Thursday , 8 December 2022

Iranian Lawmakers Propose Punishments For Protesting Students

RFL/RE – Iranian lawmakers have proposed banning student protesters from traveling abroad for 10 years as the Islamic republic struggles to suppress the biggest show of dissent in years.

The Fars news agency, which is affiliated with Iran’s Islamic Revolutionary Guards Corps (IRGC), said that in addition to members of parliament some “experts” played a role in the preparation of this plan. No explanation was given about the “experts,” but some observers say they appear to be agents of the intelligence and security institutions.

This plan was presented days after Supreme Leader Ayatollah Ali Khamenei spoke about the “immodesty” of the demonstrators.

During recent protests, some students, including those at the prestigious Sharif University in Tehran, attacked Khamenei with strongly negative slogans.

The proposal comes after 227 lawmakers from Iran’s 290-seat, hard-liner-led parliament urged the judiciary to approve the death sentence for some protesters arrested amid a wave of demonstrations across the country sparked by the death of a young woman in September while in police custody for allegedly wearing a head scarf improperly.SEE ALSO:UN Rights Chief Warns Iran’s Crackdown On Protests At ‘Critical’ Point As Deaths Rise

Radical political activist and former lawmaker Hamid Rasaei, referring to the students’ desire to continue their studies abroad, suggested on Twitter a ban on student protesters leaving the country in order to calm the protests in the university.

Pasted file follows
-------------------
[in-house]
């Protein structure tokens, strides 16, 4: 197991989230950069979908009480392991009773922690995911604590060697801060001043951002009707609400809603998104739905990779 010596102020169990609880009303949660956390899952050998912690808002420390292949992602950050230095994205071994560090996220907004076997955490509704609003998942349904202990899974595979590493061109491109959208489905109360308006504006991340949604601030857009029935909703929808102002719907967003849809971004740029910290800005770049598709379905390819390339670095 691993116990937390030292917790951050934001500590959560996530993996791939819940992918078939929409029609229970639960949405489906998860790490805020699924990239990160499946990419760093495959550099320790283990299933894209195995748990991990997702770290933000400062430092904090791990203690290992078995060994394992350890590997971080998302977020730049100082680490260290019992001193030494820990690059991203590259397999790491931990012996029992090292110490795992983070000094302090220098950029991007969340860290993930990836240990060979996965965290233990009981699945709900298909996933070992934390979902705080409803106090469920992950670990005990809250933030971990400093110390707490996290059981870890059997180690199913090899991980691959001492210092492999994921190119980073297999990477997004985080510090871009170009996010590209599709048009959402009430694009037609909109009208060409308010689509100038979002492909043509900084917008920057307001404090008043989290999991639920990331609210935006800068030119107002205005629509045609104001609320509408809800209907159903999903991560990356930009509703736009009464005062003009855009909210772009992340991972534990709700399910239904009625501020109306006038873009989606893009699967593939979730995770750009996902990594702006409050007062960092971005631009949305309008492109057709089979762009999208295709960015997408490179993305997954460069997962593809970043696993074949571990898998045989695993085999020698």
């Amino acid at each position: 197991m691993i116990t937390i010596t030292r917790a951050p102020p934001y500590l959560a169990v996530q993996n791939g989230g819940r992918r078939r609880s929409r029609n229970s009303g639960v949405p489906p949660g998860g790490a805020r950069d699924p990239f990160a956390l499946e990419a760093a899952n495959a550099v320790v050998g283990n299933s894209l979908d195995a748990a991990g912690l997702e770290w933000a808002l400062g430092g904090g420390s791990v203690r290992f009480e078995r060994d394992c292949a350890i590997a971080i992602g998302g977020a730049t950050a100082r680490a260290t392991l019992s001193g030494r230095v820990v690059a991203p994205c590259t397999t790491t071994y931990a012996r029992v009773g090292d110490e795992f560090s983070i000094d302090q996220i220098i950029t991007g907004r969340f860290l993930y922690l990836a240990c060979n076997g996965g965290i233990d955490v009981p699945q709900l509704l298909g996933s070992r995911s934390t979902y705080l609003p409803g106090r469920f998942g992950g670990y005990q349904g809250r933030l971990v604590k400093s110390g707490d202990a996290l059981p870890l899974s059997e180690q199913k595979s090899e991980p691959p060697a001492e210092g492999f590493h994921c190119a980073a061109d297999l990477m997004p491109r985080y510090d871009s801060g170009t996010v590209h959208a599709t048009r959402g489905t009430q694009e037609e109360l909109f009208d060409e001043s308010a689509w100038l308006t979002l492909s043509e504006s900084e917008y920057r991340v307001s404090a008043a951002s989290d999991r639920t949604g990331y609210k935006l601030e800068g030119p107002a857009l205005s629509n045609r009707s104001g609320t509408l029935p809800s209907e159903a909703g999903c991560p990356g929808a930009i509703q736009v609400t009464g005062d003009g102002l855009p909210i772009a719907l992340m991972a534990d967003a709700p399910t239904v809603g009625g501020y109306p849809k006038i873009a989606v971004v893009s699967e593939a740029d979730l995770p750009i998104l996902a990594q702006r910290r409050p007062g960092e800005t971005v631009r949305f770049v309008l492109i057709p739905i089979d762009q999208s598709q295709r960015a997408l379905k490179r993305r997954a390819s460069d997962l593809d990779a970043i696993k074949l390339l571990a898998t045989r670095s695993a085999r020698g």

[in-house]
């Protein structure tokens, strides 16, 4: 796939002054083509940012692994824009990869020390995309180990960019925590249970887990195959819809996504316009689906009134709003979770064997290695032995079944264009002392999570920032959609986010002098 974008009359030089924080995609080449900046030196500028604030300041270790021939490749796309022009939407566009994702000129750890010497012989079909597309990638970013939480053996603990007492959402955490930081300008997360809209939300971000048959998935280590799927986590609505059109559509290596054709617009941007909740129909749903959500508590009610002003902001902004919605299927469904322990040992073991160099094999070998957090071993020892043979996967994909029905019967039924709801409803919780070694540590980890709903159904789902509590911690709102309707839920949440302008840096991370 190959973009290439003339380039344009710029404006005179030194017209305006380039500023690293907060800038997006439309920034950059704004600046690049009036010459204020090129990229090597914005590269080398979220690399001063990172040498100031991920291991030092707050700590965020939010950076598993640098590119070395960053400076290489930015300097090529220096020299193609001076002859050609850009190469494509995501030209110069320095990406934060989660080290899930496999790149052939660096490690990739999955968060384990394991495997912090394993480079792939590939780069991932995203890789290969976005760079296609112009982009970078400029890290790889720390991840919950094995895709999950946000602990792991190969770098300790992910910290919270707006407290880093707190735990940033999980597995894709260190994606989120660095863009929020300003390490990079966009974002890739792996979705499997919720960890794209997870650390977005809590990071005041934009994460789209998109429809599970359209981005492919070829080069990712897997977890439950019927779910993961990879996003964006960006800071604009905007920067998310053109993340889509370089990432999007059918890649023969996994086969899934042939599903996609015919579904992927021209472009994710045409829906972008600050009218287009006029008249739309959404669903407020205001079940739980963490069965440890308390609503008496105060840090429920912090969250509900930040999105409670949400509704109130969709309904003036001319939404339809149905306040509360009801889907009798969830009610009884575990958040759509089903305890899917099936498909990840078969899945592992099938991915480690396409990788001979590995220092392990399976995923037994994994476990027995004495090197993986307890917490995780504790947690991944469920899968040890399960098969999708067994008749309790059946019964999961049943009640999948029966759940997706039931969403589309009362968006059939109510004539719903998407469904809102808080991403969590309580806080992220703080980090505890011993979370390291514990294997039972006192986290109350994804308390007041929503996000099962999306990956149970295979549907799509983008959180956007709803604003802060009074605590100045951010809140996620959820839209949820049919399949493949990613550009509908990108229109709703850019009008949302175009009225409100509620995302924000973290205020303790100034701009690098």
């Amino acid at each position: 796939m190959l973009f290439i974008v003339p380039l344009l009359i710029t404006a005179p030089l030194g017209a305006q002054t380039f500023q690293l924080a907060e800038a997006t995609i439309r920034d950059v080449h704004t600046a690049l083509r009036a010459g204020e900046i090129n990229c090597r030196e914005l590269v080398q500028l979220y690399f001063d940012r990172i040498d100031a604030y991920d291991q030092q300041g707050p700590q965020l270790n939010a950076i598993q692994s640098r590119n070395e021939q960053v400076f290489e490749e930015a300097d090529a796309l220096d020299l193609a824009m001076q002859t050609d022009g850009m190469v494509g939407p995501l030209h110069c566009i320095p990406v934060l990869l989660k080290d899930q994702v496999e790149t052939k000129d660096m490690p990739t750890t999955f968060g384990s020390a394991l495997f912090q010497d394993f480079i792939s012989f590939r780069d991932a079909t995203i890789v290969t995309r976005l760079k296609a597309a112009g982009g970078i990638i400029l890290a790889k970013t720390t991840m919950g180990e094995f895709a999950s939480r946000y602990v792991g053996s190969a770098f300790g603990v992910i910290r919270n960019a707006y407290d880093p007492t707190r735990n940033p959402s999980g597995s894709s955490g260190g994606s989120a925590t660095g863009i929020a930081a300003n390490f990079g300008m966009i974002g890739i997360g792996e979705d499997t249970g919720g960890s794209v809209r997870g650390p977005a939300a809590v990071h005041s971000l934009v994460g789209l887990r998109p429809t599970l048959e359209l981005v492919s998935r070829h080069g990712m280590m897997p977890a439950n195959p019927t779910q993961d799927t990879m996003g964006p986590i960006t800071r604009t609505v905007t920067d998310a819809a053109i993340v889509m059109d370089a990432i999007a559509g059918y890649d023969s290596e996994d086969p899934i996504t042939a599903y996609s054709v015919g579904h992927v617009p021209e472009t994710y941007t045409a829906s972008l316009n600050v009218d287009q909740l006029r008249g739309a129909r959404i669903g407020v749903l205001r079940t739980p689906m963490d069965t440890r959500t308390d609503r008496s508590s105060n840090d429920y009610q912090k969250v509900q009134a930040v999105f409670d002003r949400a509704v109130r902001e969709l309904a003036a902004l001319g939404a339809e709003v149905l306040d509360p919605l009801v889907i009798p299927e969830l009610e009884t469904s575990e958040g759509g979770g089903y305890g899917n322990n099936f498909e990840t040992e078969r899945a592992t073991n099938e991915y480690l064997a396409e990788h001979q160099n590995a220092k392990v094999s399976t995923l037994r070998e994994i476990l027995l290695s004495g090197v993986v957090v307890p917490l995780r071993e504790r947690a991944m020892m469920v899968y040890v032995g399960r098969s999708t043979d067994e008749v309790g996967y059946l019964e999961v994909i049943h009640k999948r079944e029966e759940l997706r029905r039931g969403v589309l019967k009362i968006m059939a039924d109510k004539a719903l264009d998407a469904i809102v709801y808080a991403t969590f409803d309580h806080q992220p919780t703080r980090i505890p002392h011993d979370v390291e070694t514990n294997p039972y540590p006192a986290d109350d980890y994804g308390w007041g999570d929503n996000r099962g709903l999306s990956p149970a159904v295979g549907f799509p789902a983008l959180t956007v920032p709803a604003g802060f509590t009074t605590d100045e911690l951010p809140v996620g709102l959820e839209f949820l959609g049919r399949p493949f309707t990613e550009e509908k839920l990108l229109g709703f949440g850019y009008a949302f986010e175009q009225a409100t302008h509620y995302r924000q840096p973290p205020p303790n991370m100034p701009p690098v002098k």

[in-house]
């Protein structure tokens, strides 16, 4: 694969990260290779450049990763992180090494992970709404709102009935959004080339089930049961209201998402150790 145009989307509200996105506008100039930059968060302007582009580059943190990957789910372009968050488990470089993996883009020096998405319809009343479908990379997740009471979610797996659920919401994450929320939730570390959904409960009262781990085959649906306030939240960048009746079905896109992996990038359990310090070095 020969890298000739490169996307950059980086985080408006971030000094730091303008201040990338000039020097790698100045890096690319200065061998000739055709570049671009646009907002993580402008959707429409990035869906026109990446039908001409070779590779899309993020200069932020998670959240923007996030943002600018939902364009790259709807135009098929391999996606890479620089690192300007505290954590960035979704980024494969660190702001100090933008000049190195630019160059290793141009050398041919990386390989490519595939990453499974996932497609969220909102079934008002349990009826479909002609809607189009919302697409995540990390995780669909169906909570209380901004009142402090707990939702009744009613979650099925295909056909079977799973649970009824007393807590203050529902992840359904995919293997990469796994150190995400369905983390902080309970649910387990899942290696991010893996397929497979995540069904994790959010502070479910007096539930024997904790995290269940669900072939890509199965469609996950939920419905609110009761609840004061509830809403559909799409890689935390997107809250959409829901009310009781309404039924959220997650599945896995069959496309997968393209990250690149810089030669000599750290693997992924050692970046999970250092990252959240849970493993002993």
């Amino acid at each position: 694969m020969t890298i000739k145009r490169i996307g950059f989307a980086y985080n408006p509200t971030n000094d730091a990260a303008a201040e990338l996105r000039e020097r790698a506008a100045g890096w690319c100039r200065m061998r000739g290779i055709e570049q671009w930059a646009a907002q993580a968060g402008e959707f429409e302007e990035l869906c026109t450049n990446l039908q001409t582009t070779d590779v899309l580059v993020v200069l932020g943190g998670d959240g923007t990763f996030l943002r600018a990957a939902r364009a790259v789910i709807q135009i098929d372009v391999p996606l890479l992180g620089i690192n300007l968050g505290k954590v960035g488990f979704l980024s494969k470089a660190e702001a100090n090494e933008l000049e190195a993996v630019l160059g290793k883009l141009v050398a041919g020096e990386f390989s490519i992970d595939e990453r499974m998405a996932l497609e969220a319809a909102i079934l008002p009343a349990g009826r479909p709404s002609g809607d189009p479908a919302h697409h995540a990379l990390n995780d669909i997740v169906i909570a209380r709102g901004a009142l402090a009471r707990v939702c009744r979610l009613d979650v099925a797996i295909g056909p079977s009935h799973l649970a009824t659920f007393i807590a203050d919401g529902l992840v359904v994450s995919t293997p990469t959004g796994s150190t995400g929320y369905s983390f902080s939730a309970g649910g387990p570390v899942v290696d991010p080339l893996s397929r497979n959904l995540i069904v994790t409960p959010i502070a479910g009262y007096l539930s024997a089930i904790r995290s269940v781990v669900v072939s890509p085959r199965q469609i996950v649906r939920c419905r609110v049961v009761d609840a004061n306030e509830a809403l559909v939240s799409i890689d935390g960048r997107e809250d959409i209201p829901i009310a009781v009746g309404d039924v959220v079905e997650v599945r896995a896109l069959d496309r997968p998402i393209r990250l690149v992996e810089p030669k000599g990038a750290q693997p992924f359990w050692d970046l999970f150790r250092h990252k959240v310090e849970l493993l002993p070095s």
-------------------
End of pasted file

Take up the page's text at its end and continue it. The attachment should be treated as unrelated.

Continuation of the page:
The International Monetary Fund says more than 150,000 educated Iranians leave the country each year in hopes of finding a better life abroad.

Earlier this month, students at Sharif University staged a demonstration, singing one of the protest anthems that refers to the high number of students who leave Iran, asking them “to stay and take the country back.”

Lawmakers have also proposed a fine under which protesting students would be required to pay their entire tuition. According to the Iranian Constitution, education in public universities is free.SEE ALSO:’A Nightmare’: Iran Intensifies Deadly Crackdown In Kurdistan Region As Protests Rage

The death of 22-year-old Mahsa Amini on September 16 has prompted thousands of Iranians to take to the streets to demand more freedoms and women’s rights in the biggest threat to the Islamic government since the 1979 revolution.

Several thousand people have been arrested, including many protesters, journalists, lawyers, activists, digital rights defenders, and others. At least 378 people, including 47 minors, have been killed by government forces across the country, according to the Oslo-based Iran Human Rights.

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